News

The Dark Side of Apple Pay Later

It’s easier to pay later… and build debt now

  • Apple Pay Later will let buyers split payments into interest-free installments.
  • Apple will handle the finances itself via a new subsidiary company.
  • This new feature will launch with iOS 16 in the fall.

Blake Wisz / Unsplash.com

Apple is getting into the money-lending business, which could be as ugly as it sounds.

Apple Pay Later is Apple’s new buy now, pay later (BNPL) scheme, which will be added to Apple Pay this fall. Like Klarna and other BNPL services, it lets you split a purchase into four installments, payable over six weeks. The implementation is typical Apple—easy to do and protective of your privacy. But the downside is that Apple is getting its hands dirty rather than passing this off to a third-party provider.

“I think Apple Pay Later is a natural extension for Apple. They’re slowly building out a financial services ecosystem between Apple Pay, Apple Card, their peer-to-peer payments infrastructure, and now Apple Pay Later. I think personal loans could be a logical next step. But I also think there’s a lot more they can do with Apple Pay Later,” credit card industry analyst Ted Rossman told Lifewire via email.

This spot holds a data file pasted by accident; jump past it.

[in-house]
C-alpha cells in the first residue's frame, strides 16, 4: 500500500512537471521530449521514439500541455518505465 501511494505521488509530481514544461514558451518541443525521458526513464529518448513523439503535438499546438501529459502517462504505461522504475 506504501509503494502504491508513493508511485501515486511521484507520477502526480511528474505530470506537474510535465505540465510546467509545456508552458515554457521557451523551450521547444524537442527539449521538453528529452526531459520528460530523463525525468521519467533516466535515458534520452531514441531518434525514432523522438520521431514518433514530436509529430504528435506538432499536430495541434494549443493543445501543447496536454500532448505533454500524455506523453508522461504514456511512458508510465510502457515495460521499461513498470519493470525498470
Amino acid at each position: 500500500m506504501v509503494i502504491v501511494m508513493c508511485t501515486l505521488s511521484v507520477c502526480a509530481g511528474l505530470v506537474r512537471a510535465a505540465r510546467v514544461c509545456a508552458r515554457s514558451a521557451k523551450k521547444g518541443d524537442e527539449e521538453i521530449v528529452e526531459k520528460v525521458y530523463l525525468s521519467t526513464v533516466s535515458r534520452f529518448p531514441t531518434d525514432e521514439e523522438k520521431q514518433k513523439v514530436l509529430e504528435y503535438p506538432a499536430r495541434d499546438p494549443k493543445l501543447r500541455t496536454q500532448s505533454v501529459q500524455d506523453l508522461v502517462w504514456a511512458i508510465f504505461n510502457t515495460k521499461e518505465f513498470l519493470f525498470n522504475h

Easy Pay

When Apple Pay Later goes live in iOS 16 and macOS Ventura later this year, you’ll get an option to split your Apple Pay payments. You can pay in full, immediately , as you do now, or choose to pay later. The first installment is paid at the point of purchase, with three more payments due every two weeks after that.

The vendor doesn’t know you have used Apple Pay Later–that part is between you and Apple, and the seller just gets the money as usual. The whole setup is interest free, so if you keep to the payments, it costs nothing extra.

Apple Pay Later Screenshots.

Apple

Because it’s interest-free, Apple makes no money directly from its BNPL. Instead, it keeps making money from its merchant fees. According to The Conversation’s Rajat Roy, BNPL is hot, with more than a quarter of online shoppers in Australia using it. The idea seems to be that Pay Later will grow the use of Apple Pay in general.